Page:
Many co-op advocates are terrified that an idea that has been circulating in Albany for more than a decade may finally have a shot at becoming law. S2874, a bill sponsored by Sen. Brian Kavanagh, would change the landscape of New York co-ops by requiring boards to give a reason why they rejected a buyer, Brick Underground reports. The bill would also set a time frame in which boards must reach a decision on purchase applications.
As the law stands now, a co-op board can reject a potential buyer, even one who is financially qualified, “for any or no reason” as long as there’s no discrimination. This power is zealously guarded by co-op boards, and their decisions on purchase applications and other issues are almost always shielded from judicial review by the Business Judgment Rule.
S2874 seeks to chip away at that power. "This comes out of a general interest in making the process fairer and more transparent for all parties,” says Kavanagh, a New York City Democrat. “It has also become of very significant interest to fair-housing organizations who believe this basic information is helpful in their efforts to enforce the Fair Housing laws, which already apply to co-ops.”
Marc Luxemburg, an attorney and the president of the Council of New York Cooperatives & Condominiums, says a new law directing co-op boards to give a reason every time a buyer is rejected could open co-ops up to more litigation for which they are not prepared. "The Court of Appeals has held for 60 years that co-op residents have a right to decide who will share their homes, and that courts should not tell boards how to manage their co-op," Luxemburg says.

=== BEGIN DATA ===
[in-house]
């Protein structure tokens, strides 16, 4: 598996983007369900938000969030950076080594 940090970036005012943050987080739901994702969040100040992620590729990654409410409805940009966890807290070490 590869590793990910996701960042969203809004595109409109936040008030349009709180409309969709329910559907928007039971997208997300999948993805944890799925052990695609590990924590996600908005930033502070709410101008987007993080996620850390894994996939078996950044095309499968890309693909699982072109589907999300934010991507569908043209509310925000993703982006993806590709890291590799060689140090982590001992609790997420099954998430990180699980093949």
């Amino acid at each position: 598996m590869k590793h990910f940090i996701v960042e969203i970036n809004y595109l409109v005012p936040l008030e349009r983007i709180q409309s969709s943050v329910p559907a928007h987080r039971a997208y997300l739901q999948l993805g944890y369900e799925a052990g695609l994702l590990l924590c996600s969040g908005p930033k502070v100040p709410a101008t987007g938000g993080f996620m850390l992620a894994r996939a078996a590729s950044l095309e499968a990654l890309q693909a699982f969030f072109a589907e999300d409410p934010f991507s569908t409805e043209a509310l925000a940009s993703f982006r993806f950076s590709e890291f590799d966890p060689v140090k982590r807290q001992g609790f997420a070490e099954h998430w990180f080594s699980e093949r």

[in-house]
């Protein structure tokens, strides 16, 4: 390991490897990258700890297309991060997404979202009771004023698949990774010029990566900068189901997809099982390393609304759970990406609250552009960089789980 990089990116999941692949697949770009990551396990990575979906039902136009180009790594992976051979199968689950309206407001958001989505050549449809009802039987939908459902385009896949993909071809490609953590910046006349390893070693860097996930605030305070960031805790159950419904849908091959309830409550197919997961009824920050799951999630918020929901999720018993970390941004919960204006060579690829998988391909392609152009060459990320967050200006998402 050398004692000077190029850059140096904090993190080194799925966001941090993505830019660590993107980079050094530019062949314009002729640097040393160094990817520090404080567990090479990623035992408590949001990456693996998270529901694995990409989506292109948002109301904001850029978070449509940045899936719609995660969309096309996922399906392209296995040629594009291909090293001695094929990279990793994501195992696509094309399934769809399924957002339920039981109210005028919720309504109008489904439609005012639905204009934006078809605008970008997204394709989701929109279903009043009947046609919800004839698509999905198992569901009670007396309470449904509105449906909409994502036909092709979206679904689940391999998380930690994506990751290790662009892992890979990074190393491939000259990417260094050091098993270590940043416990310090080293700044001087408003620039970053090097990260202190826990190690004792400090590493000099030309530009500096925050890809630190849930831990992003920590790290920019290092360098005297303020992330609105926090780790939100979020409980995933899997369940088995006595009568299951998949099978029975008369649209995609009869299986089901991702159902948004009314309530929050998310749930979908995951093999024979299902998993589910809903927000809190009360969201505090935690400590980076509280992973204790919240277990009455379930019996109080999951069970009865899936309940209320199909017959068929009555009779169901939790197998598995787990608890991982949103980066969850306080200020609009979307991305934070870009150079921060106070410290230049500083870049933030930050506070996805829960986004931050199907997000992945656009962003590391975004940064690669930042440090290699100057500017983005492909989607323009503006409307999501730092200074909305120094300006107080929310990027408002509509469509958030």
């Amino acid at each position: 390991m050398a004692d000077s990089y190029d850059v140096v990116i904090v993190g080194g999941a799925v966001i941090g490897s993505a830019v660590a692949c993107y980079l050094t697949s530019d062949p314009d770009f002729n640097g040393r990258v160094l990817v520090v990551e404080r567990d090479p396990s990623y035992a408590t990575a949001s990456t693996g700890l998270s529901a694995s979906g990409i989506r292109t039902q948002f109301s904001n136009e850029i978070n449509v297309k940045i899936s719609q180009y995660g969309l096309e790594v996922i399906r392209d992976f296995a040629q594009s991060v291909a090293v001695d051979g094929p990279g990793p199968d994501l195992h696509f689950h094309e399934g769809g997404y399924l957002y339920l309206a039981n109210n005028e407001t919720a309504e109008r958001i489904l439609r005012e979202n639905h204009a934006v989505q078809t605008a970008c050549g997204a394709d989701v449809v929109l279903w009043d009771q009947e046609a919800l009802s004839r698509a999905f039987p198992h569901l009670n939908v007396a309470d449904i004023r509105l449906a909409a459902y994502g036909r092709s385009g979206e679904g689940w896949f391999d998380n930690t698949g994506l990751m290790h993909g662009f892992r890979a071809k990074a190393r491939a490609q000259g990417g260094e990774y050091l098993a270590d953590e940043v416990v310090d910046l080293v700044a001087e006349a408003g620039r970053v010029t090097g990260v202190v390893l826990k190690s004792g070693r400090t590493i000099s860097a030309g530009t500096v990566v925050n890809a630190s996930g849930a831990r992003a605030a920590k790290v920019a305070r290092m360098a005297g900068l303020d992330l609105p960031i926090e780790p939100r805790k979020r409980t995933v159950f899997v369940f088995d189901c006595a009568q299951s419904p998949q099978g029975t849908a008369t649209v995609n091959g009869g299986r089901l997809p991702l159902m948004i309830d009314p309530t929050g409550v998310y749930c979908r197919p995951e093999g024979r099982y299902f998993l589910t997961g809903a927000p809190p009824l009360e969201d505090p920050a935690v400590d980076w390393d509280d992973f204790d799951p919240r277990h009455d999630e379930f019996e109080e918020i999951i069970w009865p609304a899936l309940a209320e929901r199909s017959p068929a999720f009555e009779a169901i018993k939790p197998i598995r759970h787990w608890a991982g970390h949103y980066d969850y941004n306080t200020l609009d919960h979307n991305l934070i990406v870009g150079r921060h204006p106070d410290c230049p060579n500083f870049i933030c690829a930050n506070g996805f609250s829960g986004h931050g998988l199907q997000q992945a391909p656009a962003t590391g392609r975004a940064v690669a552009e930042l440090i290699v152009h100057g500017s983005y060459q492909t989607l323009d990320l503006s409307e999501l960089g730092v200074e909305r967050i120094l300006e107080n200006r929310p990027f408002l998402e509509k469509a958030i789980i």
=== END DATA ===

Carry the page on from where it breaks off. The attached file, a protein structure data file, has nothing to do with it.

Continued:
Kavanagh says the way a co-op board gets to choose whether a buyer and seller can close on an apartment "creates a huge opportunity for discrimination," and he hopes his bill will address that. "I'm neither looking to go back 60 years or looking to impose new obligations on co-ops,” he says. “What I am looking to do is provide a reasonable standard of fairness in the process for the buyer and the seller.”
Typically, a rejection by a co-op board is "subjective," Luxemburg says. It might be based on a determination that the buyer won't be a good neighbor or won't follow the rules of the building. "Who judges if the reason is a good reason?” he asks. “There’s no standard in (S2874) as to what is a good reason.”
Unlike in years past, some observers believe the bill has an improved chance of passage now that a Democratic majority controls the state Legislature.
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